Voting in Prince William County, Northern Virginia

Polls photo 11-3-15 Photo: Ileana Johnson 11-3-15
Leasylvania Elementary School Precinct, Prince William county
Voters who showed up at 6 a.m. on November 3, 2015 to vote in Prince William County, northern Virginia, were greeted at the Leesylvania Elementary School Precinct by a closed door with the sign, “Polls Closed, (sic) at the moment until computer problems are solved! Sorry!”
When they asked for paper ballots, voters were told that they would not be available as it was impossible to verify online if the people were actually registered to vote.
A certain number of the would-be voters left for work, but a few decided to wait. Most were not sure if they would be able to return before the 7 p.m. poll closing time since they worked in the district and the commute is absolutely atrocious on any day but especially on Tuesdays. I decided to go back around 1 p.m. to try and vote again. This time, the polls were open. I asked the precinct captain what happened.
“We had connection issues, we could not get our computers up and running. That affected one third of the precincts in the county. It wasn’t just us. We couldn’t open or allow people to vote until we had the issue solved.”
What kind of connection problem you experienced, I asked.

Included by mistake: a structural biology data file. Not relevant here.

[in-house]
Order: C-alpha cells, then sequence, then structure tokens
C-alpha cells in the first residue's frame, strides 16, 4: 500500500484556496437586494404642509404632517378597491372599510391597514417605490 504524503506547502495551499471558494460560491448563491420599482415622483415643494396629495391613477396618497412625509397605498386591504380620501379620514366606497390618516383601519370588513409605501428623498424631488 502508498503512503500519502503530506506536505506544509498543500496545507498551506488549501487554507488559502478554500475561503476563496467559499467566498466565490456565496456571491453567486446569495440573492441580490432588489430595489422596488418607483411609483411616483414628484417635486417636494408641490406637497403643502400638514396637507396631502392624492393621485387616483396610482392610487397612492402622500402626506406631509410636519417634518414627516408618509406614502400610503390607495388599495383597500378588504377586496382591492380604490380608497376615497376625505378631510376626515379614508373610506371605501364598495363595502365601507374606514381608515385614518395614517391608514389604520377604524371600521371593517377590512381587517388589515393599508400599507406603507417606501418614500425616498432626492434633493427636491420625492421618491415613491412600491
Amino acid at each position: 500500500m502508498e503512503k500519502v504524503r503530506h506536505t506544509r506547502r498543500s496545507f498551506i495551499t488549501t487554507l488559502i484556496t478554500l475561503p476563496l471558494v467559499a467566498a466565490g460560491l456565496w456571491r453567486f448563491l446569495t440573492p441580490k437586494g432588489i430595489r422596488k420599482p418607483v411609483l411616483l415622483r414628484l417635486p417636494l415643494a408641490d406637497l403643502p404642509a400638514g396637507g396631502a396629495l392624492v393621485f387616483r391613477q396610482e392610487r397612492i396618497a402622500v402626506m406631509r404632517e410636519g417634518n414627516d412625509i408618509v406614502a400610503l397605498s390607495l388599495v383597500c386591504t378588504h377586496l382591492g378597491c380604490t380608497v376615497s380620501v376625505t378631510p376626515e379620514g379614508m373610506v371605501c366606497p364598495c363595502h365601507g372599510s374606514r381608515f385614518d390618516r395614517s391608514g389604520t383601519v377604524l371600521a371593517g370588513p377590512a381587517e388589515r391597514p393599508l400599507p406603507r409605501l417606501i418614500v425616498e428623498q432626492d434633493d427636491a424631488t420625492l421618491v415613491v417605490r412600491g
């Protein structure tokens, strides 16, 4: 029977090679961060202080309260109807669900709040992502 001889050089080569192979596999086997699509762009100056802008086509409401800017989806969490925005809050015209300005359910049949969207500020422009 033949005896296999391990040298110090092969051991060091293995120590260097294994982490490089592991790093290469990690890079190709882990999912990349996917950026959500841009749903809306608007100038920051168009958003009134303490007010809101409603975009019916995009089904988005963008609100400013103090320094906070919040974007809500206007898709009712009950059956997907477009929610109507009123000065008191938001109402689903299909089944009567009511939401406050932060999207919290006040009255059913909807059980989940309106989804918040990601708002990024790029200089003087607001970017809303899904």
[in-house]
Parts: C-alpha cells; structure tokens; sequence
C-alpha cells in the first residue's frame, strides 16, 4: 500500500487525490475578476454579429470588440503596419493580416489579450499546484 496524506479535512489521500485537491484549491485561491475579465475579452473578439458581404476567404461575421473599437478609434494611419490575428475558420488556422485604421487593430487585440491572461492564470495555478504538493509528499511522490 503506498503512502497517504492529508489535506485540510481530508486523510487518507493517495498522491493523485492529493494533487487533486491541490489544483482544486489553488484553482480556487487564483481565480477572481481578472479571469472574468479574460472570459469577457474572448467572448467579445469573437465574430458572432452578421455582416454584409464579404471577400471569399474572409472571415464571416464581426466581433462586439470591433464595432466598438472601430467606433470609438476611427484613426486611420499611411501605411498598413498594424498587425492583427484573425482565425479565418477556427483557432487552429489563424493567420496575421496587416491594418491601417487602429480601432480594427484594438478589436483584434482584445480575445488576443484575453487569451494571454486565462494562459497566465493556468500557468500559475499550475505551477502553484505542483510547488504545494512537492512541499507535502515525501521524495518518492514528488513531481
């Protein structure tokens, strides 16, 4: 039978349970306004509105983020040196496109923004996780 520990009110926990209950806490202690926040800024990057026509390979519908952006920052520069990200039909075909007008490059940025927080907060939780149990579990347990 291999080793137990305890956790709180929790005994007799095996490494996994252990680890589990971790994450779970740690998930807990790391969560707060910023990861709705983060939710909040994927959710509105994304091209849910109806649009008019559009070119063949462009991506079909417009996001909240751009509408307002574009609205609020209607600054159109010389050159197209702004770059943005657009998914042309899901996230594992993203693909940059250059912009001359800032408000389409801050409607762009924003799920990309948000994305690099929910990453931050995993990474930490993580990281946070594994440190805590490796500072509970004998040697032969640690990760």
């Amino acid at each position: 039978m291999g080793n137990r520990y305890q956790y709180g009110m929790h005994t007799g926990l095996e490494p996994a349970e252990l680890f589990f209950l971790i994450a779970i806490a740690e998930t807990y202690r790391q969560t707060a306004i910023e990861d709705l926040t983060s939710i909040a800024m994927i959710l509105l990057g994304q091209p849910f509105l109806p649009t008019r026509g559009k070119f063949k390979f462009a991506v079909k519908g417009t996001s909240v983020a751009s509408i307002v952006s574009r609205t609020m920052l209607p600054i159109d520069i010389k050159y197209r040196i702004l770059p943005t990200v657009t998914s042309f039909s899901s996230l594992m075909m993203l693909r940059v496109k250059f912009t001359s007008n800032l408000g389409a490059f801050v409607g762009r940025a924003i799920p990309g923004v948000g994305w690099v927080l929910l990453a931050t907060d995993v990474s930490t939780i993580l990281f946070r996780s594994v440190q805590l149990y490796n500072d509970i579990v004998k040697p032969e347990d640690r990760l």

“The computers would not talk to each other within the whole county. Because when someone signs in, the county is aware of it. Without that, we could not ask people to vote.” He continued, “at the time, we did not know it was a county-wide issue, but we found out later on.”
He went outside and told the crowd, “Folks we are having connection issues, we are working on the problem as fast as we can and as soon as we can solve it, we would let you know. About 15 people left. I could not turn anybody away, they just left; they had to go to work. Some people stayed, most of them left. We could not tell how long it would last because we did not know. We got up and running at 6:30 a.m. and we’ve been up and running ever since.”
When asked if the voting polls would close 30 minutes later to make up for the shortage of time, the precinct captain answered that he did not know.
I showed my I.D., stated my full name and address, and voted by filling in blocks with a pen by candidates’ name on a paper ballot. I was then directed to feed the double-sided sheet myself into a scanner and an attendant let me know from the other side of the machine when my vote was electronically cast. I was a bit puzzled that the scanner could read both sides of the sheet at the same time. And this is how we voted or not in northern Virginia in a predominantly Democrat county.

Leave a Reply

Your email address will not be published. Required fields are marked *